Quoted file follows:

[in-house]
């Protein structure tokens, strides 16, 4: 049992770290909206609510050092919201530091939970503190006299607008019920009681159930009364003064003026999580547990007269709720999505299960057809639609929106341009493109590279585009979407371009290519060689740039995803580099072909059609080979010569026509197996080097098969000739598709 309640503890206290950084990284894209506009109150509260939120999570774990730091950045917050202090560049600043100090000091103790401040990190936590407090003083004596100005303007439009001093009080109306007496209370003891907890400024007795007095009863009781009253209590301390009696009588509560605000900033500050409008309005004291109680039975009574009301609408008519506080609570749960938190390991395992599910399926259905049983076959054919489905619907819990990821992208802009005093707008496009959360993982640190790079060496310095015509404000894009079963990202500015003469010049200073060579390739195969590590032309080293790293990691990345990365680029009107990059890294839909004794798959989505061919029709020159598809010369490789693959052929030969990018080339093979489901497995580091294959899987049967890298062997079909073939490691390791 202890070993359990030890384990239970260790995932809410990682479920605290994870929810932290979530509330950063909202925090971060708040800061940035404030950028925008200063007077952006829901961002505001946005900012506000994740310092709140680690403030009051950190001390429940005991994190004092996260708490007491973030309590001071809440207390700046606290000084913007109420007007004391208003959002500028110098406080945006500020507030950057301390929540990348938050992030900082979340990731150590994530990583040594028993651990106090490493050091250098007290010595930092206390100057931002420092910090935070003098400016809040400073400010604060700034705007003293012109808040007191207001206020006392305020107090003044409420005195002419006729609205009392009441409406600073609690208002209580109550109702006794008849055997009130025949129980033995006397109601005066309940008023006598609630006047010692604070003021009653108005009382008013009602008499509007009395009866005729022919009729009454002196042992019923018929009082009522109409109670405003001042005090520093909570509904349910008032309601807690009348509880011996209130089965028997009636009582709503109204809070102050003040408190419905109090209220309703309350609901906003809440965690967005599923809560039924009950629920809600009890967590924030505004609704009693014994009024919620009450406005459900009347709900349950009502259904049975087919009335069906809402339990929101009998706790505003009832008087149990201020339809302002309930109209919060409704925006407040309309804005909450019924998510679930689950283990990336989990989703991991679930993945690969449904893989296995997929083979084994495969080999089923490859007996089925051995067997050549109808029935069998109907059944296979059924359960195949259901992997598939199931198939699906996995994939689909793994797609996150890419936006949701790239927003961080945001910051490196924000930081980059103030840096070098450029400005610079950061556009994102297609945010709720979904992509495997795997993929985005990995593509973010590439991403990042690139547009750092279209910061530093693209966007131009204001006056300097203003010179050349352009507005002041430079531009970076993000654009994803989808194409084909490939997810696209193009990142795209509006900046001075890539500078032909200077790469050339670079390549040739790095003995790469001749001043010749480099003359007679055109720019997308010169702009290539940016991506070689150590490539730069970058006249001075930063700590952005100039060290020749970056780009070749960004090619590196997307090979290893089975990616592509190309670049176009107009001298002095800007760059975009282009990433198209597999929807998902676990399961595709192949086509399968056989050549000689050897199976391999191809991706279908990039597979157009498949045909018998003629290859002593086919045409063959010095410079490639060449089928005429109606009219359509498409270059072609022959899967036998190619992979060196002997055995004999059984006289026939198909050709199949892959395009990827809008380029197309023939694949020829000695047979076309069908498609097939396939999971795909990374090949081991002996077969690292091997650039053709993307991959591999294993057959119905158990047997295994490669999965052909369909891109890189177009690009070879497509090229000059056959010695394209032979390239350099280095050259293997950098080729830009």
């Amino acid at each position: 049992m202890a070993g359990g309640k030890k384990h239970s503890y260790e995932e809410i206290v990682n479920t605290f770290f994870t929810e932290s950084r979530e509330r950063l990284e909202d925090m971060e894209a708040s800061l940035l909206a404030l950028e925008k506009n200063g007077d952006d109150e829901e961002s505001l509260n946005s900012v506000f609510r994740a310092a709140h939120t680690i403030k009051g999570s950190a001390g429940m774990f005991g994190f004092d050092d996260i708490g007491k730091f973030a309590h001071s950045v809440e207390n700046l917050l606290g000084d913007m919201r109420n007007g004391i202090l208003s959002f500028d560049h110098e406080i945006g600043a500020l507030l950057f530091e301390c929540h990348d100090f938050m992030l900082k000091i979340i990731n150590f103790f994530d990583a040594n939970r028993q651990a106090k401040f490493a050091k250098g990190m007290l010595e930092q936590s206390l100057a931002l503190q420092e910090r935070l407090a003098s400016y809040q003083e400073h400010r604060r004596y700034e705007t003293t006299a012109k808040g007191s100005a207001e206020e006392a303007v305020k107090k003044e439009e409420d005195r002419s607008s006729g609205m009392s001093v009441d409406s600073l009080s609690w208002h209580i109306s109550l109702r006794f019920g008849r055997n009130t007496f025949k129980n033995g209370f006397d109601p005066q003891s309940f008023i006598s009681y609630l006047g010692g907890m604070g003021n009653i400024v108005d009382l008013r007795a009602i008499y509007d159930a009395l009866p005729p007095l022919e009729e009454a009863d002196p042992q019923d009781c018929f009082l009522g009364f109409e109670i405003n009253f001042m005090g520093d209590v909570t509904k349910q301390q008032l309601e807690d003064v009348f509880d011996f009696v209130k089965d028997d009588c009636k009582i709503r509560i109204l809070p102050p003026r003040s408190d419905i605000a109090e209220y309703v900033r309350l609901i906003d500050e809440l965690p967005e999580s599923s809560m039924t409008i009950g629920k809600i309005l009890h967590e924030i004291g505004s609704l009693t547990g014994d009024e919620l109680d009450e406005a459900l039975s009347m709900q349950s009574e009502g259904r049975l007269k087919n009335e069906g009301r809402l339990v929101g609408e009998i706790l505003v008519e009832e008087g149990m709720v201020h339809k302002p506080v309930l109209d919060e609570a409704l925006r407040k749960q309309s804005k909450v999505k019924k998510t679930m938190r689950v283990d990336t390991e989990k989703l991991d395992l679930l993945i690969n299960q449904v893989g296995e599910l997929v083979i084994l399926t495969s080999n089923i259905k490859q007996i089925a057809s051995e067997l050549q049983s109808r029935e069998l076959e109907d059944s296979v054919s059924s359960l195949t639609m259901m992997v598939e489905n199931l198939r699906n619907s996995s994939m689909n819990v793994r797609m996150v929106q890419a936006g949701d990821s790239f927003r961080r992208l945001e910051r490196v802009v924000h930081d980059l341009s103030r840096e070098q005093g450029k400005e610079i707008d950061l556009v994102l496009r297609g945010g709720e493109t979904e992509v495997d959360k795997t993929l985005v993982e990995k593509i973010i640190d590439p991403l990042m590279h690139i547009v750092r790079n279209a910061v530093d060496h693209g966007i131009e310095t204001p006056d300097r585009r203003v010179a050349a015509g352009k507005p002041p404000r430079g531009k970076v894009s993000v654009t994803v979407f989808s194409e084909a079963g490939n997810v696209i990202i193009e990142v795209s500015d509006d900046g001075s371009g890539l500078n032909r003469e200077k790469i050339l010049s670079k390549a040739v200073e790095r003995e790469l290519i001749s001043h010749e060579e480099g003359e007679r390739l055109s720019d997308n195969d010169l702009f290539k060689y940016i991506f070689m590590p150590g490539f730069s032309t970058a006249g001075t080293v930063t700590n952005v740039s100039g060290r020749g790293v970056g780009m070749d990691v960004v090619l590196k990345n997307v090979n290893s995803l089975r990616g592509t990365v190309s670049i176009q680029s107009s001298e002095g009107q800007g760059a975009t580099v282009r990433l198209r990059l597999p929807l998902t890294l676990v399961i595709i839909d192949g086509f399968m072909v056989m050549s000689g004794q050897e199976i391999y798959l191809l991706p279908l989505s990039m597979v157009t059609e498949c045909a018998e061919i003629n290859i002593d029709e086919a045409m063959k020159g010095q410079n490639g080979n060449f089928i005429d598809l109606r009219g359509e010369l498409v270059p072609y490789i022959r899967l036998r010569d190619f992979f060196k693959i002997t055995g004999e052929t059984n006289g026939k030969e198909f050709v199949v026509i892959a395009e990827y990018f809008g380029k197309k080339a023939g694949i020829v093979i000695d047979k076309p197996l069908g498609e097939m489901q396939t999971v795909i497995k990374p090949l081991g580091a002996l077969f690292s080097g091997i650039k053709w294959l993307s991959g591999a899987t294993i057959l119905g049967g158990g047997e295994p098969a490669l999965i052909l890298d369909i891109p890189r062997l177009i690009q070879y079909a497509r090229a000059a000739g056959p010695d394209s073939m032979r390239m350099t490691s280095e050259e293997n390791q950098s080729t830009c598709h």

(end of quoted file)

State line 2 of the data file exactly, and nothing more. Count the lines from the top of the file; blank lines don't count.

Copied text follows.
């Protein structure tokens, strides 16, 4: 049992770290909206609510050092919201530091939970503190006299607008019920009681159930009364003064003026999580547990007269709720999505299960057809639609929106341009493109590279585009979407371009290519060689740039995803580099072909059609080979010569026509197996080097098969000739598709 309640503890206290950084990284894209506009109150509260939120999570774990730091950045917050202090560049600043100090000091103790401040990190936590407090003083004596100005303007439009001093009080109306007496209370003891907890400024007795007095009863009781009253209590301390009696009588509560605000900033500050409008309005004291109680039975009574009301609408008519506080609570749960938190390991395992599910399926259905049983076959054919489905619907819990990821992208802009005093707008496009959360993982640190790079060496310095015509404000894009079963990202500015003469010049200073060579390739195969590590032309080293790293990691990345990365680029009107990059890294839909004794798959989505061919029709020159598809010369490789693959052929030969990018080339093979489901497995580091294959899987049967890298062997079909073939490691390791 202890070993359990030890384990239970260790995932809410990682479920605290994870929810932290979530509330950063909202925090971060708040800061940035404030950028925008200063007077952006829901961002505001946005900012506000994740310092709140680690403030009051950190001390429940005991994190004092996260708490007491973030309590001071809440207390700046606290000084913007109420007007004391208003959002500028110098406080945006500020507030950057301390929540990348938050992030900082979340990731150590994530990583040594028993651990106090490493050091250098007290010595930092206390100057931002420092910090935070003098400016809040400073400010604060700034705007003293012109808040007191207001206020006392305020107090003044409420005195002419006729609205009392009441409406600073609690208002209580109550109702006794008849055997009130025949129980033995006397109601005066309940008023006598609630006047010692604070003021009653108005009382008013009602008499509007009395009866005729022919009729009454002196042992019923018929009082009522109409109670405003001042005090520093909570509904349910008032309601807690009348509880011996209130089965028997009636009582709503109204809070102050003040408190419905109090209220309703309350609901906003809440965690967005599923809560039924009950629920809600009890967590924030505004609704009693014994009024919620009450406005459900009347709900349950009502259904049975087919009335069906809402339990929101009998706790505003009832008087149990201020339809302002309930109209919060409704925006407040309309804005909450019924998510679930689950283990990336989990989703991991679930993945690969449904893989296995997929083979084994495969080999089923490859007996089925051995067997050549109808029935069998109907059944296979059924359960195949259901992997598939199931198939699906996995994939689909793994797609996150890419936006949701790239927003961080945001910051490196924000930081980059103030840096070098450029400005610079950061556009994102297609945010709720979904992509495997795997993929985005990995593509973010590439991403990042690139547009750092279209910061530093693209966007131009204001006056300097203003010179050349352009507005002041430079531009970076993000654009994803989808194409084909490939997810696209193009990142795209509006900046001075890539500078032909200077790469050339670079390549040739790095003995790469001749001043010749480099003359007679055109720019997308010169702009290539940016991506070689150590490539730069970058006249001075930063700590952005100039060290020749970056780009070749960004090619590196997307090979290893089975990616592509190309670049176009107009001298002095800007760059975009282009990433198209597999929807998902676990399961595709192949086509399968056989050549000689050897199976391999191809991706279908990039597979157009498949045909018998003629290859002593086919045409063959010095410079490639060449089928005429109606009219359509498409270059072609022959899967036998190619992979060196002997055995004999059984006289026939198909050709199949892959395009990827809008380029197309023939694949020829000695047979076309069908498609097939396939999971795909990374090949081991002996077969690292091997650039053709993307991959591999294993057959119905158990047997295994490669999965052909369909891109890189177009690009070879497509090229000059056959010695394209032979390239350099280095050259293997950098080729830009």